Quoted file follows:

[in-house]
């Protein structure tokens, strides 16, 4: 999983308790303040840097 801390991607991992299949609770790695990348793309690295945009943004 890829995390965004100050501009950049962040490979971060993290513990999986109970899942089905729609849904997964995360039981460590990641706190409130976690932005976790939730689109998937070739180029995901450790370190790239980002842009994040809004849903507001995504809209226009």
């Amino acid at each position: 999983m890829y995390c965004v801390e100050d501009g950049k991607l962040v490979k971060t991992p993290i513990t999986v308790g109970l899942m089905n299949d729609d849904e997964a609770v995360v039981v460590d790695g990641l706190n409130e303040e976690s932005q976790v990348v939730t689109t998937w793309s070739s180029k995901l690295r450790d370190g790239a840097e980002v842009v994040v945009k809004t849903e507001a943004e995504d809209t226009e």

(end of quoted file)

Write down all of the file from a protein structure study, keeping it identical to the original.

[in-house]
């Protein structure tokens, strides 16, 4: 999983308790303040840097 801390991607991992299949609770790695990348793309690295945009943004 890829995390965004100050501009950049962040490979971060993290513990999986109970899942089905729609849904997964995360039981460590990641706190409130976690932005976790939730689109998937070739180029995901450790370190790239980002842009994040809004849903507001995504809209226009």
């Amino acid at each position: 999983m890829y995390c965004v801390e100050d501009g950049k991607l962040v490979k971060t991992p993290i513990t999986v308790g109970l899942m089905n299949d729609d849904e997964a609770v995360v039981v460590d790695g990641l706190n409130e303040e976690s932005q976790v990348v939730t689109t998937w793309s070739s180029k995901l690295r450790d370190g790239a840097e980002v842009v994040v945009k809004t849903e507001a943004e995504d809209t226009e």